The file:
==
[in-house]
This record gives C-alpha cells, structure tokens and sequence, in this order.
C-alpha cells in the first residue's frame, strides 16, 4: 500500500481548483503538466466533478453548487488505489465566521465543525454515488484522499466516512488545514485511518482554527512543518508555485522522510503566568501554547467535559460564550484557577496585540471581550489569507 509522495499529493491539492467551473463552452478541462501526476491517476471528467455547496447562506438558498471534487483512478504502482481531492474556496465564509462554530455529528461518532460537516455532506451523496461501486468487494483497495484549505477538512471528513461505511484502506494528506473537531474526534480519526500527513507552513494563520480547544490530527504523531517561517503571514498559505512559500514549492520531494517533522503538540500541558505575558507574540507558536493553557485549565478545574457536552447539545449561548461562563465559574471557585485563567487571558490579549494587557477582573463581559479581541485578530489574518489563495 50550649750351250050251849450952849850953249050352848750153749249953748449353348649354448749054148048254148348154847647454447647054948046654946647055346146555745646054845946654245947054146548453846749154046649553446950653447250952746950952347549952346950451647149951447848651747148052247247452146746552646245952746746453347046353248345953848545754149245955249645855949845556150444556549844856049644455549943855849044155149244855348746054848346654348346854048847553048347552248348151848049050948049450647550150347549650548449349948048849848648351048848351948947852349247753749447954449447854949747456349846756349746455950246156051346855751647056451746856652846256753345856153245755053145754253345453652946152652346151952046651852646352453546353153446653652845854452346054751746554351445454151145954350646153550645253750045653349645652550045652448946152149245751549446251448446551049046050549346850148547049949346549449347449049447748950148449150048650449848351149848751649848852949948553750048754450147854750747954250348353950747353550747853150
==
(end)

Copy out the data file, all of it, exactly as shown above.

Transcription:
[in-house]
This record gives C-alpha cells, structure tokens and sequence, in this order.
C-alpha cells in the first residue's frame, strides 16, 4: 500500500481548483503538466466533478453548487488505489465566521465543525454515488484522499466516512488545514485511518482554527512543518508555485522522510503566568501554547467535559460564550484557577496585540471581550489569507 509522495499529493491539492467551473463552452478541462501526476491517476471528467455547496447562506438558498471534487483512478504502482481531492474556496465564509462554530455529528461518532460537516455532506451523496461501486468487494483497495484549505477538512471528513461505511484502506494528506473537531474526534480519526500527513507552513494563520480547544490530527504523531517561517503571514498559505512559500514549492520531494517533522503538540500541558505575558507574540507558536493553557485549565478545574457536552447539545449561548461562563465559574471557585485563567487571558490579549494587557477582573463581559479581541485578530489574518489563495 50550649750351250050251849450952849850953249050352848750153749249953748449353348649354448749054148048254148348154847647454447647054948046654946647055346146555745646054845946654245947054146548453846749154046649553446950653447250952746950952347549952346950451647149951447848651747148052247247452146746552646245952746746453347046353248345953848545754149245955249645855949845556150444556549844856049644455549943855849044155149244855348746054848346654348346854048847553048347552248348151848049050948049450647550150347549650548449349948048849848648351048848351948947852349247753749447954449447854949747456349846756349746455950246156051346855751647056451746856652846256753345856153245755053145754253345453652946152652346151952046651852646352453546353153446653652845854452346054751746554351445454151145954350646153550645253750045653349645652550045652448946152149245751549446251448446551049046050549346850148547049949346549449347449049447748950148449150048650449848351149848751649848852949948553750048754450147854750747954250348353950747353550747853150